SACRAMENTO, Calif. -- The former chairman of Hewlett-Packard Co. and four others were charged with felonies yesterday for their roles in a clandestine probe to root out the source of boardroom media leaks at the Silicon Valley icon.
California Attorney General Bill Lockyer filed four felony counts against Patricia C. Dunn, who resigned last month from HP's board after supervising a cloak-and-dagger investigation that included obtaining private phone records through subterfuge, tailing HP directors and sending computer spyware to a reporter.
Also charged were Kevin T. Hunsaker, the former HP ethics officer who oversaw the investigation; Ronald R. DeLia, the Massachusetts private investigator who carried it out; Matthew DePante, Florida owner of a data-brokering company that provided confidential phone records; and DePante employee Bryan Wagner of Colorado.
Notably, though, HP chief executive Mark V. Hurd was not accused of wrongdoing - a fact that sent the company's shares to a six-year high as Wall Street hoped the saga was drawing to a close.
Dunn and the others are accused in a complaint filed in Santa Clara County Superior Court of using false pretenses to obtain confidential information from a public utility; unauthorized access to computer data; identity theft, and conspiracy to commit each of those crimes.
If convicted, the five could each face as much as 12 years in state prison and $65,000 in fines.
Dunn and DeLia denied the charges yesterday. Hunsaker's lawyer, Michael N. Pancer, of San Diego, and DePante's lawyer, Richard J. Preira, of Miami Beach, Fla., didn't return phone calls. Wagner could not be reached. An HP spokesman said the company would continue to cooperate with state and federal investigators, but had no further comment yesterday.
Unlike the accounting manipulation of previous scandals at Enron Corp. or WorldCom, the HP case highlighted the precarious notion of personal privacy in the Internet age and raised questions about the heavy-handed tactics of big corporations.
"Privacy issues have been put in a light that simply has not existed before," said James Post, a Boston University business professor and lawyer.
"That's what makes this a landmark case. This is going to be the reference point for decades in the clash of personal privacy and the corporate need to know," Post said.
Lockyer said at a news conference that the state takes privacy crimes seriously and that "those who crossed the legal line must be held accountable."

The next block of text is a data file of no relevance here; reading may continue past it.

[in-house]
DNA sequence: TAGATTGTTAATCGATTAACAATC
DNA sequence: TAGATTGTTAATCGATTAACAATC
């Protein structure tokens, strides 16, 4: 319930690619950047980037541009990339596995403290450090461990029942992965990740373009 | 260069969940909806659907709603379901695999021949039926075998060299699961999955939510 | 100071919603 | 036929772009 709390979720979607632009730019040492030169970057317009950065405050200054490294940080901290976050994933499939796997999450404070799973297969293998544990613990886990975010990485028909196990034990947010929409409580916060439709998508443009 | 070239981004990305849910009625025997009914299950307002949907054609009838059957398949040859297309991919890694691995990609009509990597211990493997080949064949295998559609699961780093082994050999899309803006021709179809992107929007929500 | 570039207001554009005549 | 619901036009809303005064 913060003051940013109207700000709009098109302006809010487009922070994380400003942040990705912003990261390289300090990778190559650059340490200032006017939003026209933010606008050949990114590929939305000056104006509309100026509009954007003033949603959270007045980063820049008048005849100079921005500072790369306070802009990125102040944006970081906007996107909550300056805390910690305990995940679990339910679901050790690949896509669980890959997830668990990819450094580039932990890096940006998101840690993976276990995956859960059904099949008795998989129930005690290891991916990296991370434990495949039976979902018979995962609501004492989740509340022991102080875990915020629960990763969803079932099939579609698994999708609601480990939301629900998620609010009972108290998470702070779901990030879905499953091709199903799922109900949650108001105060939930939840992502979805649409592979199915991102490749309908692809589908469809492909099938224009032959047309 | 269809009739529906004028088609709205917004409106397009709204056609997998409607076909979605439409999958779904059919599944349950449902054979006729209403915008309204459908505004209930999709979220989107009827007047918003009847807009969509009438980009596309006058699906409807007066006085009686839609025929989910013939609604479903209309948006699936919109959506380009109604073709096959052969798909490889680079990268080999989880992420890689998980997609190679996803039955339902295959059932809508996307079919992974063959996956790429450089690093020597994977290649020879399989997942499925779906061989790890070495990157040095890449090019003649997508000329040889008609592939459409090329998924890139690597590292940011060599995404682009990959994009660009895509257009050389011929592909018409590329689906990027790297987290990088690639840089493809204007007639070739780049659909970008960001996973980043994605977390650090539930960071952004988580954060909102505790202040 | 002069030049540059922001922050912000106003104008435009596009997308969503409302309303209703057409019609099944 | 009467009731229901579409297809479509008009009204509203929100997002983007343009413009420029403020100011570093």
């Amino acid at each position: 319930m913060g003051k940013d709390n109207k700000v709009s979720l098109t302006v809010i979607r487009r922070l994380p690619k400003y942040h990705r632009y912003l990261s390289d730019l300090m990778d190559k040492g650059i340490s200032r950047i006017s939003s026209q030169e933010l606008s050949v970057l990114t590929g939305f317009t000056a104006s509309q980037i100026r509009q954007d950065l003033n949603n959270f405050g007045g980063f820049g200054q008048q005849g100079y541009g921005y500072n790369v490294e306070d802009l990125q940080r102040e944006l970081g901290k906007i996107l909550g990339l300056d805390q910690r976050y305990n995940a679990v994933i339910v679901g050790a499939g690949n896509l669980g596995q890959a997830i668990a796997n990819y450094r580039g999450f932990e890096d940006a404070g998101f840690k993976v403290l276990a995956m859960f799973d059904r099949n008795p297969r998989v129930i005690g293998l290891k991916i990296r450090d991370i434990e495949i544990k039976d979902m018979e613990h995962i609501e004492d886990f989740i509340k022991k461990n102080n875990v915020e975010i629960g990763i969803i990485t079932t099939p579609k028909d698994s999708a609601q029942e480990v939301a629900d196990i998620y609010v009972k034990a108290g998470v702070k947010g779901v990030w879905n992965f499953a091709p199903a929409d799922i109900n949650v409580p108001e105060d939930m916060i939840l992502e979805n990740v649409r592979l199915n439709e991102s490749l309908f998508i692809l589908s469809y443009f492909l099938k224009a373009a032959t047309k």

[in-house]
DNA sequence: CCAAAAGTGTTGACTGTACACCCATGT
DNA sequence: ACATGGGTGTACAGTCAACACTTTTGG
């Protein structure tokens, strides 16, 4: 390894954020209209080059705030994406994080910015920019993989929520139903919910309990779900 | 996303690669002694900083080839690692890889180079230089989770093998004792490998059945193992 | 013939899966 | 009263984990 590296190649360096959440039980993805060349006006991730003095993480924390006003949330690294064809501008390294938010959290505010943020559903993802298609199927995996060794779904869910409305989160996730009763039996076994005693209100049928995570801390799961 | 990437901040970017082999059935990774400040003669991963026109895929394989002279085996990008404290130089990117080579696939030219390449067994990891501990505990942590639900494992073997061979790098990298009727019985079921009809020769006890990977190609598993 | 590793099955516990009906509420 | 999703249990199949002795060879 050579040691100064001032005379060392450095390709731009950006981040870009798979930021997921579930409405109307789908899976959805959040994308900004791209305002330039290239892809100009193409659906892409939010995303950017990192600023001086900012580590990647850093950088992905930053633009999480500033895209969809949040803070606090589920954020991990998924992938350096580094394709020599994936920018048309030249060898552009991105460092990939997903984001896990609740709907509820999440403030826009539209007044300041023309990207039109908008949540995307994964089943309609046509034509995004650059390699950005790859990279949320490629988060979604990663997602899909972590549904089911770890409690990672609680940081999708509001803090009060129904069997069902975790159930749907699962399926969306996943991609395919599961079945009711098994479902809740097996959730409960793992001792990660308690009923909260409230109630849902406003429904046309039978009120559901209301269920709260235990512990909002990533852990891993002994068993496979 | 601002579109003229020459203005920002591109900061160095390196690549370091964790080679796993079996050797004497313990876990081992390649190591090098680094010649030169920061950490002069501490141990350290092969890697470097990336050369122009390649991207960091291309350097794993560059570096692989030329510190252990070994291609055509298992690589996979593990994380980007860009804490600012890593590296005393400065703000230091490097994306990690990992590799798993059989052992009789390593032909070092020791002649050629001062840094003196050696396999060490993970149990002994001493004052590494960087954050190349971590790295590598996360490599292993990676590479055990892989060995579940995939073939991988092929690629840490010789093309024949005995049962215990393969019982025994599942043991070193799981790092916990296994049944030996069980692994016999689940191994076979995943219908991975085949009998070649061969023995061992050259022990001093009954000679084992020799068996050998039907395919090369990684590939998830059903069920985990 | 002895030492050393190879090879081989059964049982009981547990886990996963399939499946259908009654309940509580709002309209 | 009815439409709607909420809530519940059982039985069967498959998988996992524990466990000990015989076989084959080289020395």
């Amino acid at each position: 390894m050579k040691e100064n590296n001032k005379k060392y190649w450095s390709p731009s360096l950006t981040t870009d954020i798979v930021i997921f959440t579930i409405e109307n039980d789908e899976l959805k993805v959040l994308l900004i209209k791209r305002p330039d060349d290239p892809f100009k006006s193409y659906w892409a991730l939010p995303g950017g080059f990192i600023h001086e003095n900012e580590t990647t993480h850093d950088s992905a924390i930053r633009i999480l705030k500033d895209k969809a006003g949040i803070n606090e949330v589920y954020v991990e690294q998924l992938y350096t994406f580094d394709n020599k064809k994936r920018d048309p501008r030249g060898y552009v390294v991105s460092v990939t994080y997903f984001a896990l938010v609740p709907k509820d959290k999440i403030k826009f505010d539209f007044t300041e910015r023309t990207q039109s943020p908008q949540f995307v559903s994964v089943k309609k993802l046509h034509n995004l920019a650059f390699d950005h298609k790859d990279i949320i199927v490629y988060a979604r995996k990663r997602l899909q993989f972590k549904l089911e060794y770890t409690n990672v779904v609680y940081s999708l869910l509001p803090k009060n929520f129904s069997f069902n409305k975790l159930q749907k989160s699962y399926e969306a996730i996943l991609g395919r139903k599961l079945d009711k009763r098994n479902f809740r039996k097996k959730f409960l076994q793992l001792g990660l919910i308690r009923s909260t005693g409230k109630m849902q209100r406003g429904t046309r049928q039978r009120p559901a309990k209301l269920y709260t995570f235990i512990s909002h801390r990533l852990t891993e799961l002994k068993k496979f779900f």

The scandal has riveted Silicon Valley since it was revealed Sept. 5.
In the intervening weeks, Lockyer, the FBI, Congress and the Securities and Exchange Commission all launched their own investigations into the Palo Alto company, which was once considered so button-down that the "HP Way" was synonymous with honesty and fair dealing.
For investors, the chief worry was that the revelations might taint Hurd, the low-profile chief executive recruited last year to turn around Hewlett-Packard's flagging fortunes after the firing of former CEO Carleton S. "Carly" Fiorina.
Lockyer and his attorneys said yesterday that the investigation "remains active" and other people could be named in related criminal complaints in the future. He said that, to date, his investigation has uncovered "no evidence that Mark Hurd engaged in criminal conduct."
"I think they could put the whole board in jail and Wall Street would not care," said Daniel Morgan, a portfolio manager at Synovus Investment Advisors.
"Until Hurd is implicated in some sort of criminal charges that would prevent him from continuing to lead the company, the stock market has distanced itself from the boardroom soap opera."
Lockyer's complaint alleges that Dunn understood that investigators were using "pretexting" ruses to obtain phone records and even provided the home and cell phone numbers of fellow directors, so their call logs could be viewed.
"These charges are being brought against the wrong person at the wrong time and for the wrong reasons," said Dunn's lawyer, James J. Brosnahan.
"Throughout her entire career, she has stood for corporate process, responsibility and service. As her many supporters fully expect, she will fight these charges with everything she has," Brosnahan said.
James S. Granelli, Marc Lifsher and Jim Puzzanghera write for the Los Angeles Times. Granelli reported from Los Angeles, Lifsher from Sacramento and Puzzanghera from Washington.